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June 29th, 2016

Arizona State University Bringing LunaH-Map Nano To Fruition

Elizabeth S. Eaton of the Arizona Republic's online infosite posted a feature that highlights the work being done at the University of Arizona for their LunaH-Map CubeSat.

If the size and scope of the Apollo missions are comparable to Imperial Star Destroyers, then the CubeSat being built at Arizona State University is like the probe droid that was sent to Hoth.

Arizona State University's LunaH-Map smallsat at the board level.

A CubeSat is a satellite about the size of two loaves of bread that costs a fraction of traditional NASA technology. The spacecraft are built to gather information on a more focused set of questions because their size limits what they can accomplish in space.

Craig Hardgrove is the principal investigator of the ASU-based mission which is called LunaH-Map because of the craft's goal to map the distribution of hydrogen on the moon. A little less than a year ago, LunaH-Map was selected by NASA as one of 13 CubeSat missions to be launched in 2018. In May, the team’s lab officially opened up shop on campus.

Hardgrove and his team recently began to assemble the spacecraft. They've made progress on the communication system that will eventually have to fit into the satellite, he said. Currently, however, the wires and hardware that litter the tabletops don’t seem like they could ever be condensed to fit inside such a small craft. The radio and the “brain” of the soon-to-be CubeSat are laid out on two boards. While the pieces are being assembled, they’re referred to by the more apt name—FlatSat. A FlatSat, Hardgrove said, is like “if you took the whole box and spread it out on the table. It’s not meant to simulate the mechanical function or how everything’s going to fit together, but it represents how it’ll talk.”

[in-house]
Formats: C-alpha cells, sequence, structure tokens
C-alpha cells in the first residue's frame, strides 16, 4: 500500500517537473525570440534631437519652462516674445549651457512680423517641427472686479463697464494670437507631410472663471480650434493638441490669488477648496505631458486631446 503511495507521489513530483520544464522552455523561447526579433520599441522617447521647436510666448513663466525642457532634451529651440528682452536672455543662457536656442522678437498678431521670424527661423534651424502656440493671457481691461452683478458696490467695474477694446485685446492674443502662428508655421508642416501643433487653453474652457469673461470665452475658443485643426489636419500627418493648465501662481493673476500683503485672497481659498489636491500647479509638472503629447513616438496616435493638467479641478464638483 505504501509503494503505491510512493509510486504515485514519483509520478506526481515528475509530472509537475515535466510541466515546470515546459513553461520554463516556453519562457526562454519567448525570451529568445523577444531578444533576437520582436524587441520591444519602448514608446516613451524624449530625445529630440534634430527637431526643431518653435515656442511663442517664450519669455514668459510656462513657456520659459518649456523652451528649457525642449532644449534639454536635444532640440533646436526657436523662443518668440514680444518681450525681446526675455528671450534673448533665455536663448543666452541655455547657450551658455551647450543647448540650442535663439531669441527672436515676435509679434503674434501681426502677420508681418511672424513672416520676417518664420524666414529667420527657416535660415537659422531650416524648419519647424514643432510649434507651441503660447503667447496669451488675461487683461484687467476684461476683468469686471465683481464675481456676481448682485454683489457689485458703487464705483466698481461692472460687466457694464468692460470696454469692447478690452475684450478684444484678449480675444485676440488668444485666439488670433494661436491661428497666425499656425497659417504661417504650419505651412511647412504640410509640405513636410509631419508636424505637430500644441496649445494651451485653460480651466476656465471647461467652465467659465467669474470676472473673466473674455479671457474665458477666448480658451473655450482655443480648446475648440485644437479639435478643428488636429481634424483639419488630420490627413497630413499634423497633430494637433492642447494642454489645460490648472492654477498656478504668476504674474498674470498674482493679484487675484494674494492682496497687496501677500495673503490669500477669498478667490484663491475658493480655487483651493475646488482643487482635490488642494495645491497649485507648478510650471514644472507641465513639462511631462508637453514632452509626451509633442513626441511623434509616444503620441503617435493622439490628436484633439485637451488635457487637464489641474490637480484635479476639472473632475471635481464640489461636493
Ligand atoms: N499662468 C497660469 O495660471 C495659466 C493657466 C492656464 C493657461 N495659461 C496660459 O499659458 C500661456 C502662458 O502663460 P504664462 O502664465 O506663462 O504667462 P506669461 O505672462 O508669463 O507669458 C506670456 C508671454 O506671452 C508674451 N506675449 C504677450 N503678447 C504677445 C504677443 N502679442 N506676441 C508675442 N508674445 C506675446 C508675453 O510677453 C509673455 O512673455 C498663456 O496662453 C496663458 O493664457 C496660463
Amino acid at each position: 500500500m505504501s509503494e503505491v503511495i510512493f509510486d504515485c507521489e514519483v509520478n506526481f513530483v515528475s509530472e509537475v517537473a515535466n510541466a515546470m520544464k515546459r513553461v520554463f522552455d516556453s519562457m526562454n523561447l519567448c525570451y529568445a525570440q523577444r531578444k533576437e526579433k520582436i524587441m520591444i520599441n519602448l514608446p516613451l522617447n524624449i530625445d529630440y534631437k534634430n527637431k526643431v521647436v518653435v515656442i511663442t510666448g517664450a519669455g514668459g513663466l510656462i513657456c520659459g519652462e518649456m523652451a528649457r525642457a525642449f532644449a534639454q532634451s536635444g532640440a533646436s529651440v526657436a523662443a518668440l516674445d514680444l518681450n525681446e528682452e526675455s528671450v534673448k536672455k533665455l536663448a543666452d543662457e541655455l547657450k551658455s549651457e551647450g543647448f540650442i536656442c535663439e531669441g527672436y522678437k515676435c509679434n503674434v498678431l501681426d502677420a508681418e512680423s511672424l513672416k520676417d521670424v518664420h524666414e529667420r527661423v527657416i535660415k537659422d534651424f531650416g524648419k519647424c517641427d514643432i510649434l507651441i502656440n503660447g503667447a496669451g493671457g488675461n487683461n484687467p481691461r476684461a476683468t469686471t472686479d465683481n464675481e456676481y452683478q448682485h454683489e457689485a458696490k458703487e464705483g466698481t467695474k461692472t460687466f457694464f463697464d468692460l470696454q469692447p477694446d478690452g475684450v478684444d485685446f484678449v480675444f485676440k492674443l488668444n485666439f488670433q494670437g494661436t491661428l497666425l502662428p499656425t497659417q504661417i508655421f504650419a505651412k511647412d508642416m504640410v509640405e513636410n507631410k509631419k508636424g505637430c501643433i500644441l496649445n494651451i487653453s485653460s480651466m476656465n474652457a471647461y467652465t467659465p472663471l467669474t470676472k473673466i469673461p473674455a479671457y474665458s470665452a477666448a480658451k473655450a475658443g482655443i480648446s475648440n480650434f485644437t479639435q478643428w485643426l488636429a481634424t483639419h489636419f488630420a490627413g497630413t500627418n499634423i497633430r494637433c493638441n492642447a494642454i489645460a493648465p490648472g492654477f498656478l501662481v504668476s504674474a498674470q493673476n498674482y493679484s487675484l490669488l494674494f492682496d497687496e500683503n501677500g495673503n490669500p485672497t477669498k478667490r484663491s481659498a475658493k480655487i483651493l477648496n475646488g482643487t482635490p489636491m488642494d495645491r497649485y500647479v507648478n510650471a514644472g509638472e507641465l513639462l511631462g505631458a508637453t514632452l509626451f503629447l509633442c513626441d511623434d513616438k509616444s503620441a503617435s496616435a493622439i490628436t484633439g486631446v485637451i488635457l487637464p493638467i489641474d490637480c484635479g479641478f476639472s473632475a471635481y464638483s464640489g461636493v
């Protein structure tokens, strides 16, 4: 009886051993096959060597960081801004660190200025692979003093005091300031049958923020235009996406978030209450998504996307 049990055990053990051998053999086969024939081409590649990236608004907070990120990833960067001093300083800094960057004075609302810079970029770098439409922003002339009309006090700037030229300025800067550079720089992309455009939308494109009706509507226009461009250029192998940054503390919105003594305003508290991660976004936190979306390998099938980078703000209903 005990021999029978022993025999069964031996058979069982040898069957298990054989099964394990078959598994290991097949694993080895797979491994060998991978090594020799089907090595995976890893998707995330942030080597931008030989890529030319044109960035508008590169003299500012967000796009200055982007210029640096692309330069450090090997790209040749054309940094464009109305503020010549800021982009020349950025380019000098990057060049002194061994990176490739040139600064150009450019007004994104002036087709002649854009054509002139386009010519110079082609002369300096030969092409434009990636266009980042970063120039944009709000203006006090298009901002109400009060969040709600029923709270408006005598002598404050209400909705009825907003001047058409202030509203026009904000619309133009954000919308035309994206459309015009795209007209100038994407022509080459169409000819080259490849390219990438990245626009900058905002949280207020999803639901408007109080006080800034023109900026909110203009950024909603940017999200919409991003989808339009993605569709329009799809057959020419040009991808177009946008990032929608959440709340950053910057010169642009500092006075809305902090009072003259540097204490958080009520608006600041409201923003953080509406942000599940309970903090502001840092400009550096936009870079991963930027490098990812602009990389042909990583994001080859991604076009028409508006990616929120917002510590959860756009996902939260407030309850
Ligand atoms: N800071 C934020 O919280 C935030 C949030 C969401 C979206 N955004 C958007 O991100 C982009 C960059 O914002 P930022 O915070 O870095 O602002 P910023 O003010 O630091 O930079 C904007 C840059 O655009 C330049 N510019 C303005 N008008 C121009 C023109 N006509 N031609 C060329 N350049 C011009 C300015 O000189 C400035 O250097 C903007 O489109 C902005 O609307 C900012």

Getting the two systems to communicate was a small but important achievement in the early stages of design, Hardgrove said. Getting them to fit, however, will be a whole separate odyssey. Igor Lazbin, the chief engineer for LunaH-Map, is in charge of packaging together all the components of the CubeSat so the smallsat will make it to the moon. The team has to work within specific weight and volume requirements—Lazbin said he's constantly in the process of selecting what and what not to put inside the satellite. He said that they'd like to include more functionality and do more things, but are pretty heavily restricted by size and mass.

I think NASA is hoping for these very tiny spacecraft to play a role in space exploration, even large missions in the future,” Hardgrove said.


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